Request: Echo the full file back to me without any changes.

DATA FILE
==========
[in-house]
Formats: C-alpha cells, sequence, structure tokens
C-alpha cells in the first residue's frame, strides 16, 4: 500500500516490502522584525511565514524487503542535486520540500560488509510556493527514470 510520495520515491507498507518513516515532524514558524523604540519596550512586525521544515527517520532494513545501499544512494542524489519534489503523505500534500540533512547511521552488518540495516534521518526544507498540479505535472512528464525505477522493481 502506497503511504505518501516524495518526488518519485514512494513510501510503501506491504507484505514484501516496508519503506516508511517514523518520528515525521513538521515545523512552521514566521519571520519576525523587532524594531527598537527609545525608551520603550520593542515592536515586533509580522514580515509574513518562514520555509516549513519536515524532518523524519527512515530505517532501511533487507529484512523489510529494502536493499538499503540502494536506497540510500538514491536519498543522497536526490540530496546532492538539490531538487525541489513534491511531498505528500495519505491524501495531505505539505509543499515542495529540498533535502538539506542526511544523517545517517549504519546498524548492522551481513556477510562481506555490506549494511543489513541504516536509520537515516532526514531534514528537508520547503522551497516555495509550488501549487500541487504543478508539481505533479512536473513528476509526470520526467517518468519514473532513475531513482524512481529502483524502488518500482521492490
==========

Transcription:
[in-house]
Formats: C-alpha cells, sequence, structure tokens
C-alpha cells in the first residue's frame, strides 16, 4: 500500500516490502522584525511565514524487503542535486520540500560488509510556493527514470 510520495520515491507498507518513516515532524514558524523604540519596550512586525521544515527517520532494513545501499544512494542524489519534489503523505500534500540533512547511521552488518540495516534521518526544507498540479505535472512528464525505477522493481 502506497503511504505518501516524495518526488518519485514512494513510501510503501506491504507484505514484501516496508519503506516508511517514523518520528515525521513538521515545523512552521514566521519571520519576525523587532524594531527598537527609545525608551520603550520593542515592536515586533509580522514580515509574513518562514520555509516549513519536515524532518523524519527512515530505517532501511533487507529484512523489510529494502536493499538499503540502494536506497540510500538514491536519498543522497536526490540530496546532492538539490531538487525541489513534491511531498505528500495519505491524501495531505505539505509543499515542495529540498533535502538539506542526511544523517545517517549504519546498524548492522551481513556477510562481506555490506549494511543489513541504516536509520537515516532526514531534514528537508520547503522551497516555495509550488501549487500541487504543478508539481505533479512536473513528476509526470520526467517518468519514473532513475531513482524512481529502483524502488518500482521492490